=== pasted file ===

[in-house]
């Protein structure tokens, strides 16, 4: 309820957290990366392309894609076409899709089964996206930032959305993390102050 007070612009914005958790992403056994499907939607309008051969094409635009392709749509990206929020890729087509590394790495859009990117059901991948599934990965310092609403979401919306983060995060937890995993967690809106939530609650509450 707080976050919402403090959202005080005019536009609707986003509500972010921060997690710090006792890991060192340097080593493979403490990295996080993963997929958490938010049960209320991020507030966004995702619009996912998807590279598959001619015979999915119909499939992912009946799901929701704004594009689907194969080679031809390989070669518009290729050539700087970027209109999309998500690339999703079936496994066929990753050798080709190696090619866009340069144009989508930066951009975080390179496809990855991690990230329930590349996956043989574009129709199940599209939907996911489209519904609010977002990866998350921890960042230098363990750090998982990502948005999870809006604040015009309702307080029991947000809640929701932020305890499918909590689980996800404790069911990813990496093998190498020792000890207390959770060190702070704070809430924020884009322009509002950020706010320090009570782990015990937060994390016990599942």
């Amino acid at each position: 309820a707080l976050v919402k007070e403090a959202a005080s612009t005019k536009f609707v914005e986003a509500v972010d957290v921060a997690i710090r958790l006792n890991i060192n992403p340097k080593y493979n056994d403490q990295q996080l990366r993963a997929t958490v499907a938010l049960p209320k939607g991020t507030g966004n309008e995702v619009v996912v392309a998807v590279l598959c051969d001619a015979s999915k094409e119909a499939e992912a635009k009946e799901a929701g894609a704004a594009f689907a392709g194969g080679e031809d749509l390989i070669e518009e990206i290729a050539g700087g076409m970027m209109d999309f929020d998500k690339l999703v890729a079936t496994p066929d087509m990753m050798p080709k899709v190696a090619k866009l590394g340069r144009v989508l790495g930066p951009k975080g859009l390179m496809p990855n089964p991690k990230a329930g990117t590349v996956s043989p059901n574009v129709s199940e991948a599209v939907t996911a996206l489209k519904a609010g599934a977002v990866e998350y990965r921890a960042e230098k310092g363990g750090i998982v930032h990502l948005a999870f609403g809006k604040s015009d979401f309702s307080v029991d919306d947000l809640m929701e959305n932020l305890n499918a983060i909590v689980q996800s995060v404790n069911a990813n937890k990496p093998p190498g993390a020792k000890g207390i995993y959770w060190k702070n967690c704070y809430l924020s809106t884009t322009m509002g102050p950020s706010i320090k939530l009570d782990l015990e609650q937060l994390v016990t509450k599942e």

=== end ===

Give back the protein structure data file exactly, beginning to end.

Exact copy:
[in-house]
């Protein structure tokens, strides 16, 4: 309820957290990366392309894609076409899709089964996206930032959305993390102050 007070612009914005958790992403056994499907939607309008051969094409635009392709749509990206929020890729087509590394790495859009990117059901991948599934990965310092609403979401919306983060995060937890995993967690809106939530609650509450 707080976050919402403090959202005080005019536009609707986003509500972010921060997690710090006792890991060192340097080593493979403490990295996080993963997929958490938010049960209320991020507030966004995702619009996912998807590279598959001619015979999915119909499939992912009946799901929701704004594009689907194969080679031809390989070669518009290729050539700087970027209109999309998500690339999703079936496994066929990753050798080709190696090619866009340069144009989508930066951009975080390179496809990855991690990230329930590349996956043989574009129709199940599209939907996911489209519904609010977002990866998350921890960042230098363990750090998982990502948005999870809006604040015009309702307080029991947000809640929701932020305890499918909590689980996800404790069911990813990496093998190498020792000890207390959770060190702070704070809430924020884009322009509002950020706010320090009570782990015990937060994390016990599942």
């Amino acid at each position: 309820a707080l976050v919402k007070e403090a959202a005080s612009t005019k536009f609707v914005e986003a509500v972010d957290v921060a997690i710090r958790l006792n890991i060192n992403p340097k080593y493979n056994d403490q990295q996080l990366r993963a997929t958490v499907a938010l049960p209320k939607g991020t507030g966004n309008e995702v619009v996912v392309a998807v590279l598959c051969d001619a015979s999915k094409e119909a499939e992912a635009k009946e799901a929701g894609a704004a594009f689907a392709g194969g080679e031809d749509l390989i070669e518009e990206i290729a050539g700087g076409m970027m209109d999309f929020d998500k690339l999703v890729a079936t496994p066929d087509m990753m050798p080709k899709v190696a090619k866009l590394g340069r144009v989508l790495g930066p951009k975080g859009l390179m496809p990855n089964p991690k990230a329930g990117t590349v996956s043989p059901n574009v129709s199940e991948a599209v939907t996911a996206l489209k519904a609010g599934a977002v990866e998350y990965r921890a960042e230098k310092g363990g750090i998982v930032h990502l948005a999870f609403g809006k604040s015009d979401f309702s307080v029991d919306d947000l809640m929701e959305n932020l305890n499918a983060i909590v689980q996800s995060v404790n069911a990813n937890k990496p093998p190498g993390a020792k000890g207390i995993y959770w060190k702070n967690c704070y809430l924020s809106t884009t322009m509002g102050p950020s706010i320090k939530l009570d782990l015990e609650q937060l994390v016990t509450k599942e």